Verisimilitude: The semblance of truth. The term indicates the degree to which a work creates the appearance of the truth. (Harmon & Holman, A Handbook to Literature, p. 538)

This oh-so-useful term doesn’t apply only to realistic fiction. For me, it’s a defining feature that separates good writing from bad across the spectrum of literature. This “semblance of truth” allows us to slip into the story, to feel alongside the characters, to agonize over plot twists and rejoice at happily ever afters.

When it breaks, we jolt out of that fictional world, and we’re generally none too happy about it. (This ties back to the unspoken Author-Audience Contract. We want a story to fool us, but without verisimilitude, it can’t.)

Verisimilitude is a tricky beast. It allows the same person to accept Tolkien’s mithril wholesale while they give the squinty side-eye to Doc Brown’s flux capacitor. In the Star Wars franchise, it simultaneously invokes the adoration of millions and the scorn of physics teachers everywhere.

(Or maybe it was only my physics teacher. My class once got a lecture on the properties of outer space thanks to someone mentioning Star Wars.)

It is, in short, subjective according to an individual’s understanding of Truth.

Fantasy at an Advantage

When it comes to verisimilitude, the fantasy genre holds a distinct advantage: the reader comes to the story with their sense of realism already disengaged.

No one fact-checks J.K. Rowling on the existence of magic. Nor do they chide C. S. Lewis on the implausibility of an inter-dimentional portal at the back of a wardrobe. A plot element need not be anchored in reality to resonate truth. It need only resonate truth within its fictional domain.

Because fantasy storylines exist outside of the normal, explainable world, many patterns of truth fall instead to characters, relationships, and personal growth.

But this doesn’t let a fantasy writer off the hook when it comes to rules. If Harry Potter suddenly created a portal to another dimension by playing a song on a flute, for example, the reader would likely object. (The HP universe requires wands for working magic, and Harry’s more of a jock than a musician. Not that he couldn’t be both, but he isn’t.)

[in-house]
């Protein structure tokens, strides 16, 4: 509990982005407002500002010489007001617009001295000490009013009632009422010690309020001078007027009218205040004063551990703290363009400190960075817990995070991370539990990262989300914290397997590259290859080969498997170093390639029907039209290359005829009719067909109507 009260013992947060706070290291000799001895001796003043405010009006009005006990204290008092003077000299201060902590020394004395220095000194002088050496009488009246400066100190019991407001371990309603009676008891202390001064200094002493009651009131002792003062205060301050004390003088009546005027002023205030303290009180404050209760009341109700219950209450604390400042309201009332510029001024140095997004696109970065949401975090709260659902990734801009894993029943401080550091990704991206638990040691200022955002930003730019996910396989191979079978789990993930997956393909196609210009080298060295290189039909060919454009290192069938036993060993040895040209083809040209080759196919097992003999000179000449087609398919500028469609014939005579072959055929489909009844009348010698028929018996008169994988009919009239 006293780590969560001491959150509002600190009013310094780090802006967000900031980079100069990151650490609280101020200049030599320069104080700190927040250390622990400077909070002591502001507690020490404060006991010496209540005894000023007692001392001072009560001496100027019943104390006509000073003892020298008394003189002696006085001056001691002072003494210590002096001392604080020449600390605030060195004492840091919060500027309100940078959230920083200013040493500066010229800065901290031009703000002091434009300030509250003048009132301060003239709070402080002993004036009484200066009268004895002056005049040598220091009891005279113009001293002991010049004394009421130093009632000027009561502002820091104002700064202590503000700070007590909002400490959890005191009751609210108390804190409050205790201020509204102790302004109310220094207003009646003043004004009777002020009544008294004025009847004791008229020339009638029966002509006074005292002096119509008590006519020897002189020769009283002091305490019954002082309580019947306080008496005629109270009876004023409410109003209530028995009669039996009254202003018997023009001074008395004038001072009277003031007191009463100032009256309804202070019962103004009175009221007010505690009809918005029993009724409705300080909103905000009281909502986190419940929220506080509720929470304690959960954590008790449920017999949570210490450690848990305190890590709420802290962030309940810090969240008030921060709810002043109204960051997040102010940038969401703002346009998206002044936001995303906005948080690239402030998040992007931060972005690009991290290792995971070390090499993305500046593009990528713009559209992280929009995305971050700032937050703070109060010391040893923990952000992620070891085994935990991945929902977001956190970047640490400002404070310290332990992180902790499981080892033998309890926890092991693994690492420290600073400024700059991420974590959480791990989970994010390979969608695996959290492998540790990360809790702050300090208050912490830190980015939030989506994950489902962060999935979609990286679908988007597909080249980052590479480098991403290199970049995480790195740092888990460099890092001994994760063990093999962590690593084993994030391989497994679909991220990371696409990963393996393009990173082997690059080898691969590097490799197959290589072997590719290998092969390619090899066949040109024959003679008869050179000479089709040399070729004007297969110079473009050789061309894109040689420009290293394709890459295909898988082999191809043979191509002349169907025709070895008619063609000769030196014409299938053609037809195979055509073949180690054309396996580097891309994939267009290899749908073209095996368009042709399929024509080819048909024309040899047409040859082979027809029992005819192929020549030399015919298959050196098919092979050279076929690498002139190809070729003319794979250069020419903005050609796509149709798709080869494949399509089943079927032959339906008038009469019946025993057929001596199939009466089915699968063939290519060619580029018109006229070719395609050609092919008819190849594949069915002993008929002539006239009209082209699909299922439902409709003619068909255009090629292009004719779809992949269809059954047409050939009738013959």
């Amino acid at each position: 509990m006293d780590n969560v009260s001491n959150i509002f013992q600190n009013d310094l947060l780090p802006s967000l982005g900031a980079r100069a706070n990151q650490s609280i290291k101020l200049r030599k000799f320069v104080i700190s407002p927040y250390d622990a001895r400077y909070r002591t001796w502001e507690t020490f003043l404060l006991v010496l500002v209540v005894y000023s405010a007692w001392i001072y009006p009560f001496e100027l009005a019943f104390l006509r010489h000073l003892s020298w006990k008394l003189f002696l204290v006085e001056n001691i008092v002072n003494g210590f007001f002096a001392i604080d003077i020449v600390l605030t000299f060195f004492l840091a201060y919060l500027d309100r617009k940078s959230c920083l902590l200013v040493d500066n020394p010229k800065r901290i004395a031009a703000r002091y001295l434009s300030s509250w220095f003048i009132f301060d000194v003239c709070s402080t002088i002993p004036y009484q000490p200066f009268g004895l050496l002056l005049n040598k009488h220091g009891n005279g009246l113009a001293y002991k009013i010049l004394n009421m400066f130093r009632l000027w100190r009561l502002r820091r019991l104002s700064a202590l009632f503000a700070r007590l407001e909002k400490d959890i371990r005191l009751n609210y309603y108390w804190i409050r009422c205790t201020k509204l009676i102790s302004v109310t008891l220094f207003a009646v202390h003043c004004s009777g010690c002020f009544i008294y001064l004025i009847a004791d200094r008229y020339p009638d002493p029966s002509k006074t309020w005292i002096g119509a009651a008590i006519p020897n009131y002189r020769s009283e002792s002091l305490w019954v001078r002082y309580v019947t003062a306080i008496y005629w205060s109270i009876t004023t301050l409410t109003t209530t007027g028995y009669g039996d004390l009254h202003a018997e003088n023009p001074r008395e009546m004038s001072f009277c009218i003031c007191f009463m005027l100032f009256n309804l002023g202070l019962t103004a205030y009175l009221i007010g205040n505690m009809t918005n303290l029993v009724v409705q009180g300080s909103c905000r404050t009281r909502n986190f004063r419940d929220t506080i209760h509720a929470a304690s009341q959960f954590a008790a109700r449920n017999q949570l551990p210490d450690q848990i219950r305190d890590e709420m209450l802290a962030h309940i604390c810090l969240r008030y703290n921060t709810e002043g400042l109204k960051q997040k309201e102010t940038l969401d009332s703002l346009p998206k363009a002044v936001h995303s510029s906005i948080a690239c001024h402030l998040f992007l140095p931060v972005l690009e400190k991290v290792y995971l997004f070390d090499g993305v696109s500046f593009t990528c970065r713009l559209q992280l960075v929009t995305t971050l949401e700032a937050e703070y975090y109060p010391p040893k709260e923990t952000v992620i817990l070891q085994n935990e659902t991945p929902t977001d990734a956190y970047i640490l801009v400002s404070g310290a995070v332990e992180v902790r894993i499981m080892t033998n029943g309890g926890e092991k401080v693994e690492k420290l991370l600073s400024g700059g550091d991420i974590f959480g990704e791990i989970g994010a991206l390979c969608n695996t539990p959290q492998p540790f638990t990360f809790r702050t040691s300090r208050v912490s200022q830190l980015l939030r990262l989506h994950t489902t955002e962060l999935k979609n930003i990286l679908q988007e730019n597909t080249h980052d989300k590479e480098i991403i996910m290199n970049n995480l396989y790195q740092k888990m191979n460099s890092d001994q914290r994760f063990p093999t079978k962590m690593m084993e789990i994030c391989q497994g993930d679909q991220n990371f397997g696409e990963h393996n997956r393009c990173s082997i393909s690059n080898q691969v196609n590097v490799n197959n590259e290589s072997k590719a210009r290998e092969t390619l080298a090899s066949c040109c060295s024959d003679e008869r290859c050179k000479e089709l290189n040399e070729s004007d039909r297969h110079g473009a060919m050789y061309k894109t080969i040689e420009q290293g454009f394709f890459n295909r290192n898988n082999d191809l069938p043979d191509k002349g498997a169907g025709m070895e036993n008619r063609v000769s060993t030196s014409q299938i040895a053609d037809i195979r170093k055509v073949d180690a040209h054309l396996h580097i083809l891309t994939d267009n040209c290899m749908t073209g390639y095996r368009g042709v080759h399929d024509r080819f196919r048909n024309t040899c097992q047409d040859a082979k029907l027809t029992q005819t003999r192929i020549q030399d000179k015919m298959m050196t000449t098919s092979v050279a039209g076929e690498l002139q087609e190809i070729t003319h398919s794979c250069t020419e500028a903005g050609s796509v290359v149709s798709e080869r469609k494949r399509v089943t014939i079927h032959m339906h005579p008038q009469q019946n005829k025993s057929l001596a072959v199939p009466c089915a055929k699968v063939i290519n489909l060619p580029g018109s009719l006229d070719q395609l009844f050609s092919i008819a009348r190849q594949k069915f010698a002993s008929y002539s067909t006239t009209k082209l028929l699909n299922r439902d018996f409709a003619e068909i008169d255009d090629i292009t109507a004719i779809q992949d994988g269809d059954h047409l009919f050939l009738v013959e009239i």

Those who write fantasy engage in a boatload of world-building for this very reason. If they skip this step and change rules to accommodate their plot, they’ll undermine the story’s verisimilitude.

And this goes double for the author who writes in a “real world” setting. If that’s your bread and butter, beware the errant plot element.

Ultimately, you see, all fiction is fantasy. Some is simply more upfront about it.

***

Citation: Harmon, William and Holman, C. Hugh. A Handbook to Literature, 8th Ed., Upper Saddle River, NJ: Prentice Hall, 2000.

Plot Devices and Other Narrative Thickeners

Average Everygirl #94

We’ve all been there. One minute you’re minding your own business, and the next, a dangerous and coveted plot device tumbles into your hands. And then it’s off to Mt. Doom or Alderaan or the Marshes of Morva to figure out just what to do with the blasted thing.

Much to your chagrin.

The Inherent Joys of Plot Devices

But everyone loves plot devices, and for good reason. Without them, literature would consist entirely of people remarking on their surroundings while they aimlessly wander the countryside.

Also known as the Collected Works of William Wordsworth.

(Sorry, not sorry.)

Plot devices come in many shapes and sizes. They trigger the story arc and drive it forward. The best of them hold the key to solving everything. They are the bread and butter of every writer worth his snuff.

(Yes, I’m giving you the side-eye, Wordsworth. You know what you did.)

But, of course, not all plot devices are created equal.

The Dreaded MacGuffin

Although Alfred Hitchcock gets credit for the term (spelled “MacGuffin” or “McGuffin,” depending on your preference), the concept of the MacGuffin existed before he put that term to use. It refers to an object that everybody in the story wants but that has no special attribute beyond that.

Classic examples abound.

  • The Golden Fleece? MacGuffin
  • Helen of Troy? MacGuffin
  • The Holy Grail? MacGuffin

All of these items have the same draw for those who seek them: “There’s this thing, see? And everyone’s after it, but we’re going to get it.”

*cue prematurely triumphant laughter*

MacGuffins typically cause more trouble than they’re worth, and they have no real benefits beyond some vague blessing or prestige that comes with ownership. Thus their narrative value lies only in how well they can drive an interesting plot.

(I’d give first place in this category to Helen of Troy, but the Apple of Discord is the instigating MacGuffin there. I mean, really? “Look, I need that piece of gold produce. Everyone knows that imitation-fruit trophies are the highest authority in determining one’s worth and value.”)

As with any trope, the application governs its merit. “MacGuffin” is more of a fun term than a derogatory one. Some MacGuffins are superfluous, but others are downright essential.

The Cellini Venus in How to Steal a Million (1966), for example, does nothing and is literally worth nothing, but it makes for a superbly entertaining plot.

Heist and mystery story lines frequently rely on MacGuffins to spur their heroes. You don’t expect a box of jewels or a priceless Van Gogh to have properties beyond “expensive” and “coveted.”